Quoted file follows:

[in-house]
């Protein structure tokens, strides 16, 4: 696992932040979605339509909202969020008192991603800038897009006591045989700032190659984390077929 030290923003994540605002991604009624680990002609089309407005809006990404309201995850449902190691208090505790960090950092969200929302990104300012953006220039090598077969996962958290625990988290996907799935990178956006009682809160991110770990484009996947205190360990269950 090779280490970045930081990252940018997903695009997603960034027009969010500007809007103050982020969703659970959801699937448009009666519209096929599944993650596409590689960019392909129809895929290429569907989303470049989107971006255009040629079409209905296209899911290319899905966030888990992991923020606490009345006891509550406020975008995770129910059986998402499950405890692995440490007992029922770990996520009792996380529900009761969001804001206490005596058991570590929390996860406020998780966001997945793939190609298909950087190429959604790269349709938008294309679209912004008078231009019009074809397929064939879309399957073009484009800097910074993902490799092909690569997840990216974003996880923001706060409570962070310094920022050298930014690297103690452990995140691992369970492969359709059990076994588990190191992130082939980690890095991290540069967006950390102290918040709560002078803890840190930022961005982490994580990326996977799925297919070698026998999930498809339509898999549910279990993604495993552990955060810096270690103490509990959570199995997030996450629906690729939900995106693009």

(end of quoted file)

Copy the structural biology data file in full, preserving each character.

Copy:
[in-house]
């Protein structure tokens, strides 16, 4: 696992932040979605339509909202969020008192991603800038897009006591045989700032190659984390077929 030290923003994540605002991604009624680990002609089309407005809006990404309201995850449902190691208090505790960090950092969200929302990104300012953006220039090598077969996962958290625990988290996907799935990178956006009682809160991110770990484009996947205190360990269950 090779280490970045930081990252940018997903695009997603960034027009969010500007809007103050982020969703659970959801699937448009009666519209096929599944993650596409590689960019392909129809895929290429569907989303470049989107971006255009040629079409209905296209899911290319899905966030888990992991923020606490009345006891509550406020975008995770129910059986998402499950405890692995440490007992029922770990996520009792996380529900009761969001804001206490005596058991570590929390996860406020998780966001997945793939190609298909950087190429959604790269349709938008294309679209912004008078231009019009074809397929064939879309399957073009484009800097910074993902490799092909690569997840990216974003996880923001706060409570962070310094920022050298930014690297103690452990995140691992369970492969359709059990076994588990190191992130082939980690890095991290540069967006950390102290918040709560002078803890840190930022961005982490994580990326996977799925297919070698026998999930498809339509898999549910279990993604495993552990955060810096270690103490509990959570199995997030996450629906690729939900995106693009």